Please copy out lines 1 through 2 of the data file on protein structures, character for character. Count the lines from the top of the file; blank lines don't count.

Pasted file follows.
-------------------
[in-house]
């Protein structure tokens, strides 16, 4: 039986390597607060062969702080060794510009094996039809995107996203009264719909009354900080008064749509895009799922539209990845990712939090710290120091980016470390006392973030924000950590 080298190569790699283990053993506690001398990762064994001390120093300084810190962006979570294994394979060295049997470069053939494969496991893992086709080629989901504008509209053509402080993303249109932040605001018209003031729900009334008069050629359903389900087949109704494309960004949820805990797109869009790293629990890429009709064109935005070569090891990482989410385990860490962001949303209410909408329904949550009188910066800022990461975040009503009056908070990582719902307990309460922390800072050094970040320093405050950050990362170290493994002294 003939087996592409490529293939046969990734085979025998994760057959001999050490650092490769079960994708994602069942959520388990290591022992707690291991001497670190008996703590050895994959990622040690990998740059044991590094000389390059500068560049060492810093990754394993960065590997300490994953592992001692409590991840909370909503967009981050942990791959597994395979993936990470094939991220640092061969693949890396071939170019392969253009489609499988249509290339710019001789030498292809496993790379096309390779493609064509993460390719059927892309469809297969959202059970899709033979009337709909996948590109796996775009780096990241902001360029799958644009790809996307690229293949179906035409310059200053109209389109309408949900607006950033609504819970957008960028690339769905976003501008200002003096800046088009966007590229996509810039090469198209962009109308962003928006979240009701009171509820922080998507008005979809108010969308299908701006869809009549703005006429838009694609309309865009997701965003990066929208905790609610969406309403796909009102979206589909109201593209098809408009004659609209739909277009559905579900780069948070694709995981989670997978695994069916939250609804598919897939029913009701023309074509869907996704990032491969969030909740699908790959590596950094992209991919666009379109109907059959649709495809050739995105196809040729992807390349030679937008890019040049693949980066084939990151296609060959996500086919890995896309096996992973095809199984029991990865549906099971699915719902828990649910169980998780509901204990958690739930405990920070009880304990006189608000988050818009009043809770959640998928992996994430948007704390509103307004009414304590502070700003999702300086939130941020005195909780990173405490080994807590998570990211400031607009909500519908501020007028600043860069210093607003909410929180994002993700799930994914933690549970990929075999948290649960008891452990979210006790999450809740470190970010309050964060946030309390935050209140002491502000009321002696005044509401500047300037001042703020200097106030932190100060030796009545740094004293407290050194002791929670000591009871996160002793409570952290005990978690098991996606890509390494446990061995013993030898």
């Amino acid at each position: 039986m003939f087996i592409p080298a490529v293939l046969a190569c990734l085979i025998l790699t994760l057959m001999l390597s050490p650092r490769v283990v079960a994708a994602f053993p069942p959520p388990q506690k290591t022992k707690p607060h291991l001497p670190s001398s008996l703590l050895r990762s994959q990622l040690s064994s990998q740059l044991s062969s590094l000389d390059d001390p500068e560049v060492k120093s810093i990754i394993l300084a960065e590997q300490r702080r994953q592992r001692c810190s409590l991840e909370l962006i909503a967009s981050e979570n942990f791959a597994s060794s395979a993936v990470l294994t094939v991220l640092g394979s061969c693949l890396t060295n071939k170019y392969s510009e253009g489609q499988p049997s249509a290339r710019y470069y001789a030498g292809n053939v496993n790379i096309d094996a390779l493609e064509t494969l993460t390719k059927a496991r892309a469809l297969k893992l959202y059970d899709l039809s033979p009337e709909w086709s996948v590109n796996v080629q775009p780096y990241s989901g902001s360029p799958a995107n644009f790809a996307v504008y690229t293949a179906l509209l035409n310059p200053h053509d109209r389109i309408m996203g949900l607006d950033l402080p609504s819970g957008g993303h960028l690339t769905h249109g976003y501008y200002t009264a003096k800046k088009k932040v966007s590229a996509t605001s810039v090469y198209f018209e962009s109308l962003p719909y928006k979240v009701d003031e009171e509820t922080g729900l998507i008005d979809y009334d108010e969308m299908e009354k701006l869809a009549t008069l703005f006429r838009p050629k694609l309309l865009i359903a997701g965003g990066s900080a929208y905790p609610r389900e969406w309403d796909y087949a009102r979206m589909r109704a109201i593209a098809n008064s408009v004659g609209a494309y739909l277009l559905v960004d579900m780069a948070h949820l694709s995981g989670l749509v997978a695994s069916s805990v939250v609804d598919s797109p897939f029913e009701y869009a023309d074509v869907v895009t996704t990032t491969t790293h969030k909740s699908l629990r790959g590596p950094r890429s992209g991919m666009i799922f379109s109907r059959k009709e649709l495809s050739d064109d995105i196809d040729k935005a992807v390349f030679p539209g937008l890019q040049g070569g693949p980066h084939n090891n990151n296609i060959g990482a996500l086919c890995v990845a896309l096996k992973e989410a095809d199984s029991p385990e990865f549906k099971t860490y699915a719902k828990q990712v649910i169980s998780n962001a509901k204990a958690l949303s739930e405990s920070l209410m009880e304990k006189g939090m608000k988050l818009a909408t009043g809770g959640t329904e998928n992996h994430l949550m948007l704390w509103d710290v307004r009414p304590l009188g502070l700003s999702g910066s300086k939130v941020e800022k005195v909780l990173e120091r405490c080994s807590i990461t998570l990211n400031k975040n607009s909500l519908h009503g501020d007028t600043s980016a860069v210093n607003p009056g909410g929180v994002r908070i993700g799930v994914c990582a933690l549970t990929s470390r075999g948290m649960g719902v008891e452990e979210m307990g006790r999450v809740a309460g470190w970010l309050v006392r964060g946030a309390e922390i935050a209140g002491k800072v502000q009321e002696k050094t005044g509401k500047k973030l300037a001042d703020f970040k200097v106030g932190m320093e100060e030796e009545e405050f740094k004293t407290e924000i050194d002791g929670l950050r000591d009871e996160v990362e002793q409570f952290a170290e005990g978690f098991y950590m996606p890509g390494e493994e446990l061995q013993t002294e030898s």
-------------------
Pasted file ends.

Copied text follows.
[in-house]
């Protein structure tokens, strides 16, 4: 039986390597607060062969702080060794510009094996039809995107996203009264719909009354900080008064749509895009799922539209990845990712939090710290120091980016470390006392973030924000950590 080298190569790699283990053993506690001398990762064994001390120093300084810190962006979570294994394979060295049997470069053939494969496991893992086709080629989901504008509209053509402080993303249109932040605001018209003031729900009334008069050629359903389900087949109704494309960004949820805990797109869009790293629990890429009709064109935005070569090891990482989410385990860490962001949303209410909408329904949550009188910066800022990461975040009503009056908070990582719902307990309460922390800072050094970040320093405050950050990362170290493994002294 003939087996592409490529293939046969990734085979025998994760057959001999050490650092490769079960994708994602069942959520388990290591022992707690291991001497670190008996703590050895994959990622040690990998740059044991590094000389390059500068560049060492810093990754394993960065590997300490994953592992001692409590991840909370909503967009981050942990791959597994395979993936990470094939991220640092061969693949890396071939170019392969253009489609499988249509290339710019001789030498292809496993790379096309390779493609064509993460390719059927892309469809297969959202059970899709033979009337709909996948590109796996775009780096990241902001360029799958644009790809996307690229293949179906035409310059200053109209389109309408949900607006950033609504819970957008960028690339769905976003501008200002003096800046088009966007590229996509810039090469198209962009109308962003928006979240009701009171509820922080998507008005979809108010969308299908701006869809009549703005006429838009694609309309865009997701965003990066929208905790609610969406309403796909009102979206589909109201593209098809408009004659609209739909277009559905579900780069948070694709995981989670997978695994069916939250609804598919897939029913009701023309074509869907996704990032491969969030909740699908790959590596950094992209991919666009379109109907059959649709495809050739995105196809040729992807390349030679937008890019040049693949980066084939990151296609060959996500086919890995896309096996992973095809199984029991990865549906099971699915719902828990649910169980998780509901204990958690739930405990920070009880304990006189608000988050818009009043809770959640998928992996994430948007704390509103307004009414304590502070700003999702300086939130941020005195909780990173405490080994807590998570990211400031607009909500519908501020007028600043860069210093607003909410929180994002993700799930994914933690549970990929075999948290649960008891452990979210006790999450809740470190970010309050964060946030309390935050209140002491502000009321002696005044509401500047300037001042703020200097106030932190100060030796009545740094004293407290050194002791929670000591009871996160002793409570952290005990978690098991996606890509390494446990061995013993030898």